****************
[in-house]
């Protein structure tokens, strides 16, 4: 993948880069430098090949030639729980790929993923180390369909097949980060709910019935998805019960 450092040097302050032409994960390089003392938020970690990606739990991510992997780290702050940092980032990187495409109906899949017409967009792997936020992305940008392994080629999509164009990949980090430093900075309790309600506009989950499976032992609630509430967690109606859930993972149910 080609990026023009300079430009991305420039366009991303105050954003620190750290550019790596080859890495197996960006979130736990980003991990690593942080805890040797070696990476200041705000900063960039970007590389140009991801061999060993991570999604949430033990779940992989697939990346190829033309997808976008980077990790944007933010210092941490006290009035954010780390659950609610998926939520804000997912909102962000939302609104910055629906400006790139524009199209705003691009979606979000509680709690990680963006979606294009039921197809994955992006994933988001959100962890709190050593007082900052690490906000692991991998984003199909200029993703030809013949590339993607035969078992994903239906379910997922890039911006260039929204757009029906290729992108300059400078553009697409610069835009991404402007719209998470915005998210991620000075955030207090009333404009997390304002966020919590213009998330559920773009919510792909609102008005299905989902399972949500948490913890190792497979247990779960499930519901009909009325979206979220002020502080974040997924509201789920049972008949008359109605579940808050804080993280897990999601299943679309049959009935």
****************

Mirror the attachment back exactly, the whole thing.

[in-house]
């Protein structure tokens, strides 16, 4: 993948880069430098090949030639729980790929993923180390369909097949980060709910019935998805019960 450092040097302050032409994960390089003392938020970690990606739990991510992997780290702050940092980032990187495409109906899949017409967009792997936020992305940008392994080629999509164009990949980090430093900075309790309600506009989950499976032992609630509430967690109606859930993972149910 080609990026023009300079430009991305420039366009991303105050954003620190750290550019790596080859890495197996960006979130736990980003991990690593942080805890040797070696990476200041705000900063960039970007590389140009991801061999060993991570999604949430033990779940992989697939990346190829033309997808976008980077990790944007933010210092941490006290009035954010780390659950609610998926939520804000997912909102962000939302609104910055629906400006790139524009199209705003691009979606979000509680709690990680963006979606294009039921197809994955992006994933988001959100962890709190050593007082900052690490906000692991991998984003199909200029993703030809013949590339993607035969078992994903239906379910997922890039911006260039929204757009029906290729992108300059400078553009697409610069835009991404402007719209998470915005998210991620000075955030207090009333404009997390304002966020919590213009998330559920773009919510792909609102008005299905989902399972949500948490913890190792497979247990779960499930519901009909009325979206979220002020502080974040997924509201789920049972008949008359109605579940808050804080993280897990999601299943679309049959009935």